Hepner Hall at San Diego State University
Iconic Hepner Hall at San Diego State University. Photo by Chris Jennewein

On March 30, San Diego State University announced an enhanced partnership with the Anti-Defamation League to “develop an innovative professional learning community for … recognizing and responding to antisemitism.” Many may welcome this development given the persistence of antisemitism and the ADL’s status as a watchdog group against antisemitism. 

On closer examination, however, this partnership will likely chill political discourse, undermine inclusiveness, and marginalize advocates for Palestinian dignity among the Jewish and non-Jewish communities.

To be sure, there is a problem of antisemitism. Recently at SDSU, a vandal sprayed swastikas on a college dorm and a student troll wrote “The world doesn’t need the Jews” on a Jewish fraternity’s social media memorial for a recently departed member.

I, too, was subjected to antisemitism in 2017, including threats of violence, in response to a Facebook posting that went viral. Yet, and this speaks to the problem of delegating anti-antisemitism to the ADL, the group did not condemn this incident. My record as an outspoken critic of Israel and supporter of Palestinian rights made me the wrong kind of victim.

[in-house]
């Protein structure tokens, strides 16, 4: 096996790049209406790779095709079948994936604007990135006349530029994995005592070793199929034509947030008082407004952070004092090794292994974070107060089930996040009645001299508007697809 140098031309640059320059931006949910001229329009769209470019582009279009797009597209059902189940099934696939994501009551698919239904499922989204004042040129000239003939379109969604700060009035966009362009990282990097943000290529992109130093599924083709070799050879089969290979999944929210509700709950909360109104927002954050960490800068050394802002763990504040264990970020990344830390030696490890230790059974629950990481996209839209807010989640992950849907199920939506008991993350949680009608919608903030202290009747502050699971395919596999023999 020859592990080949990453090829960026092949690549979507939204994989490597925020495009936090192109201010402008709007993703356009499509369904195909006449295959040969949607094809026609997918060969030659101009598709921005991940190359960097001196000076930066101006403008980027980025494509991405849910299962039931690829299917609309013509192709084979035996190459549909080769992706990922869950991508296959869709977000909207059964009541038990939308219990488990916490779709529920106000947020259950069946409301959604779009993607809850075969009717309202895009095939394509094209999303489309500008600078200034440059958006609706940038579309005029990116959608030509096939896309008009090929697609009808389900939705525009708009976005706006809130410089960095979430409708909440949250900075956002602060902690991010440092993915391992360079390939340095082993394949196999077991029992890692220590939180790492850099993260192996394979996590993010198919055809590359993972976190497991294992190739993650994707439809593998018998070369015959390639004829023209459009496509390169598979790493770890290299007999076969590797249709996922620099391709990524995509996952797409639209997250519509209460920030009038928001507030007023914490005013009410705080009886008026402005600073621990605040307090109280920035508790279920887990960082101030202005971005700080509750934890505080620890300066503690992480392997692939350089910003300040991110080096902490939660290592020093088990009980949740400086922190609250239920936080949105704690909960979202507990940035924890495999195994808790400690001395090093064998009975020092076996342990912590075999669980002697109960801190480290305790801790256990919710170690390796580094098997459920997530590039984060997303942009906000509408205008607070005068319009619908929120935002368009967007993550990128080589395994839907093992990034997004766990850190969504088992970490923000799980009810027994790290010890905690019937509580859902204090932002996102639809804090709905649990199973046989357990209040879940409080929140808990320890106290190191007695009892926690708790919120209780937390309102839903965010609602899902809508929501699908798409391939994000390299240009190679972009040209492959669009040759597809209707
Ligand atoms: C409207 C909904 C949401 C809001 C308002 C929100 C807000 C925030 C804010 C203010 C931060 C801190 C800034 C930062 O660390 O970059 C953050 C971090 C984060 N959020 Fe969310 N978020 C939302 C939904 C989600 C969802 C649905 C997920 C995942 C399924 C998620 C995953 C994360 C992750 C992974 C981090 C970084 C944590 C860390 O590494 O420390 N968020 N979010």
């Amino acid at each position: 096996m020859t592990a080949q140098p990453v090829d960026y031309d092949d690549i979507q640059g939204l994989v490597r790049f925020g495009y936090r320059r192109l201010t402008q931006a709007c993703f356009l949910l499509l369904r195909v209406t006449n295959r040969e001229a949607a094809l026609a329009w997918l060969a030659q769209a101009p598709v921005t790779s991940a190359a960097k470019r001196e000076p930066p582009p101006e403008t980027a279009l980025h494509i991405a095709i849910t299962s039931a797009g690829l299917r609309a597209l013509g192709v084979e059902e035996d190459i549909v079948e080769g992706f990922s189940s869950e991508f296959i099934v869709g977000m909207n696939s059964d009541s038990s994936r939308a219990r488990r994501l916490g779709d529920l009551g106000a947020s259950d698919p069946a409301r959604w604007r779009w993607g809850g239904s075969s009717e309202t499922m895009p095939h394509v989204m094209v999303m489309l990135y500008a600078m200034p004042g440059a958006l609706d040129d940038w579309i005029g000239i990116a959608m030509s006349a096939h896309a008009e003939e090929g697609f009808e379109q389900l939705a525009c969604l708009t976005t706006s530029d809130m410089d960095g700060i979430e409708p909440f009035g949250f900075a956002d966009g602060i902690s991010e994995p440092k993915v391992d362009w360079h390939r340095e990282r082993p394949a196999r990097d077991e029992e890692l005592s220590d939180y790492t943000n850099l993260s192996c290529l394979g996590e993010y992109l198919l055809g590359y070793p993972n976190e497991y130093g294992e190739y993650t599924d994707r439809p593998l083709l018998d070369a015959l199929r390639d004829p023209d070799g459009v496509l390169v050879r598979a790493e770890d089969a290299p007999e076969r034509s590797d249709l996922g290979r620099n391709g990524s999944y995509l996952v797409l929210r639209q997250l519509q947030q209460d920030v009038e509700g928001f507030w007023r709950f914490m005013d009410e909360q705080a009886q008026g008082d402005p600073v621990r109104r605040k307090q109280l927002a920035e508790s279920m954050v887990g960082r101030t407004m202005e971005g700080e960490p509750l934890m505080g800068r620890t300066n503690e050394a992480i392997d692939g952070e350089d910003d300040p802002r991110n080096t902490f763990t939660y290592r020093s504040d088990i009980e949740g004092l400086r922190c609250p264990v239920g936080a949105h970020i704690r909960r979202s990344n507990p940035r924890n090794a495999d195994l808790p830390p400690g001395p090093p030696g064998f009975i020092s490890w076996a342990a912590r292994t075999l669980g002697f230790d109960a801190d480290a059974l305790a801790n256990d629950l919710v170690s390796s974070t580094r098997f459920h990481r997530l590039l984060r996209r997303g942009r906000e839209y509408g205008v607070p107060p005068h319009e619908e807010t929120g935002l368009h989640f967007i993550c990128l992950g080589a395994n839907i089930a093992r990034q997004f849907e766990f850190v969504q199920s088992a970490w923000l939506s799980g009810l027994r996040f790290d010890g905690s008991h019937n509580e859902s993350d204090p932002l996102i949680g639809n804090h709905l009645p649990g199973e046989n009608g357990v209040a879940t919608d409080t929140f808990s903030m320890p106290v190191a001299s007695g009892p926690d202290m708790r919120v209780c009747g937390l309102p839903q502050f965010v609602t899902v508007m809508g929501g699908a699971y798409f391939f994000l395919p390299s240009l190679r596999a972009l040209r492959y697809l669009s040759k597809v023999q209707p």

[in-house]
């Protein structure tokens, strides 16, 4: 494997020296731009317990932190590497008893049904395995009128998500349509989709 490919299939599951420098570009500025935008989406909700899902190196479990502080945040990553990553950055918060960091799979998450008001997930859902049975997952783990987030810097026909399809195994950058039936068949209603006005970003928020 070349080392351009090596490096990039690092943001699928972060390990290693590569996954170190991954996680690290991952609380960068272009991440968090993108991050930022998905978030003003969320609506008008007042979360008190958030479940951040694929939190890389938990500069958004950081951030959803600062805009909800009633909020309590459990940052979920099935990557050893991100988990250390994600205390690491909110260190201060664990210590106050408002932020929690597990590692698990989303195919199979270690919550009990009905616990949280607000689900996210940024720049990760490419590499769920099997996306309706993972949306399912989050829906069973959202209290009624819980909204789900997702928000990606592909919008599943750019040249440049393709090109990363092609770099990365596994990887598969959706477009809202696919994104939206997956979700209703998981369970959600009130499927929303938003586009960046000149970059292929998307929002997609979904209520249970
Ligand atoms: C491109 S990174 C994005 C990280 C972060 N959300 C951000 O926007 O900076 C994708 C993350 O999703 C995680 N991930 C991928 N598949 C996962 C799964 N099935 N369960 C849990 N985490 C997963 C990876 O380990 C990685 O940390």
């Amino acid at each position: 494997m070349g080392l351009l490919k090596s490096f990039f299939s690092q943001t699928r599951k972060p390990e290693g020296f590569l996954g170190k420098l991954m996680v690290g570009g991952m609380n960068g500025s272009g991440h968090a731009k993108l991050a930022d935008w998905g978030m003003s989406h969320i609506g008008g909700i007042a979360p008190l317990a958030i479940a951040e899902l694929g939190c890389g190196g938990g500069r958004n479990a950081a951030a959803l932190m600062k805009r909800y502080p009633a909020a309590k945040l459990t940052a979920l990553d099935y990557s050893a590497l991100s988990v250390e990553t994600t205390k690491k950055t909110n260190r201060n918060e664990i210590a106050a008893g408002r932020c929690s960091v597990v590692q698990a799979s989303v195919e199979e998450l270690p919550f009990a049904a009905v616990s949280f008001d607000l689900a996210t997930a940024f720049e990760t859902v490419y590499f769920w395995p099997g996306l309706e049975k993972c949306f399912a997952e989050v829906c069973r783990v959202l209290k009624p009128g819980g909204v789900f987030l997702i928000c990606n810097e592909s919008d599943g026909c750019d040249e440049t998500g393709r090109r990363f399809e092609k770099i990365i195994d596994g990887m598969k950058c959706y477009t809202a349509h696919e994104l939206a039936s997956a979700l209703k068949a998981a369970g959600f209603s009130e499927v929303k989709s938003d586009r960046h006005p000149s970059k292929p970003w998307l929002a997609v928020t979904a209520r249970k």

In fairness, the ADL does commendable things in the areas of civil rights. Yet its laudable mission has been undermined by a long record of aggressive partisanship for Israel. In 2018, the ADL’s director Jonathan Greenblatt joined a US delegation to Israel, led by Ivanka Trump, celebrating the relocation of the embassy from Tel Aviv to Jerusalem.

Delivering the benediction was pastor John Hagee who warned in 2003 that the “anti-Christ” will be a “homosexual” and “at least . . . partially Jewish.” The ADL did not rebuke Hagee, concluding apparently that his championing of Israeli policies outweighed his bigotry.

The ADL, however, freely maligns critics of Israel who have expressed no animus toward Jews. It now targets campus activists for Boycott, Divestment Sanctions campaigns, whose three goals are the end of the occupation, full equality for Israel’s Palestinian citizens, and implementation of the right of return for Palestinian refugees. Rather than seeing such goals as principled positions to be debated on their merits, the ADL categorically declares all BDS advocacy as antisemitism.